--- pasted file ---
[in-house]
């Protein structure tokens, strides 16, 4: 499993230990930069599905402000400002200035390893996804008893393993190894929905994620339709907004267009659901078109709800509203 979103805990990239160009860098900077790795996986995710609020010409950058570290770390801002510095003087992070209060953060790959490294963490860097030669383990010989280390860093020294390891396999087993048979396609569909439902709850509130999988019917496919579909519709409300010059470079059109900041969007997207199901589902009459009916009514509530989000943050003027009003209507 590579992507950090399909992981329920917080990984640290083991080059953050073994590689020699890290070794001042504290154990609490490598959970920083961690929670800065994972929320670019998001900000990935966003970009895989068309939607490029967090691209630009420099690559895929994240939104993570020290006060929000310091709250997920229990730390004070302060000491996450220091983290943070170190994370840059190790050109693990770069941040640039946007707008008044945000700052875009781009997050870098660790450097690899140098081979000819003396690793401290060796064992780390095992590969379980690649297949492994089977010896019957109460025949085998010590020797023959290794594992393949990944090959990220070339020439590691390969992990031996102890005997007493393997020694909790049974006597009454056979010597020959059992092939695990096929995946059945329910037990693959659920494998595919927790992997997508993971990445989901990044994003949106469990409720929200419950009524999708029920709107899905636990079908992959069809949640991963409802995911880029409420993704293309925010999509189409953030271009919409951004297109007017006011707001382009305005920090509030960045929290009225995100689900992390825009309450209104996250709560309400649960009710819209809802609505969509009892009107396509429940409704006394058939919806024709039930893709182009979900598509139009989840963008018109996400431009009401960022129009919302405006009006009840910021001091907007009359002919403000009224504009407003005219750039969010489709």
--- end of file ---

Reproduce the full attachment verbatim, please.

[in-house]
């Protein structure tokens, strides 16, 4: 499993230990930069599905402000400002200035390893996804008893393993190894929905994620339709907004267009659901078109709800509203 979103805990990239160009860098900077790795996986995710609020010409950058570290770390801002510095003087992070209060953060790959490294963490860097030669383990010989280390860093020294390891396999087993048979396609569909439902709850509130999988019917496919579909519709409300010059470079059109900041969007997207199901589902009459009916009514509530989000943050003027009003209507 590579992507950090399909992981329920917080990984640290083991080059953050073994590689020699890290070794001042504290154990609490490598959970920083961690929670800065994972929320670019998001900000990935966003970009895989068309939607490029967090691209630009420099690559895929994240939104993570020290006060929000310091709250997920229990730390004070302060000491996450220091983290943070170190994370840059190790050109693990770069941040640039946007707008008044945000700052875009781009997050870098660790450097690899140098081979000819003396690793401290060796064992780390095992590969379980690649297949492994089977010896019957109460025949085998010590020797023959290794594992393949990944090959990220070339020439590691390969992990031996102890005997007493393997020694909790049974006597009454056979010597020959059992092939695990096929995946059945329910037990693959659920494998595919927790992997997508993971990445989901990044994003949106469990409720929200419950009524999708029920709107899905636990079908992959069809949640991963409802995911880029409420993704293309925010999509189409953030271009919409951004297109007017006011707001382009305005920090509030960045929290009225995100689900992390825009309450209104996250709560309400649960009710819209809802609505969509009892009107396509429940409704006394058939919806024709039930893709182009979900598509139009989840963008018109996400431009009401960022129009919302405006009006009840910021001091907007009359002919403000009224504009407003005219750039969010489709």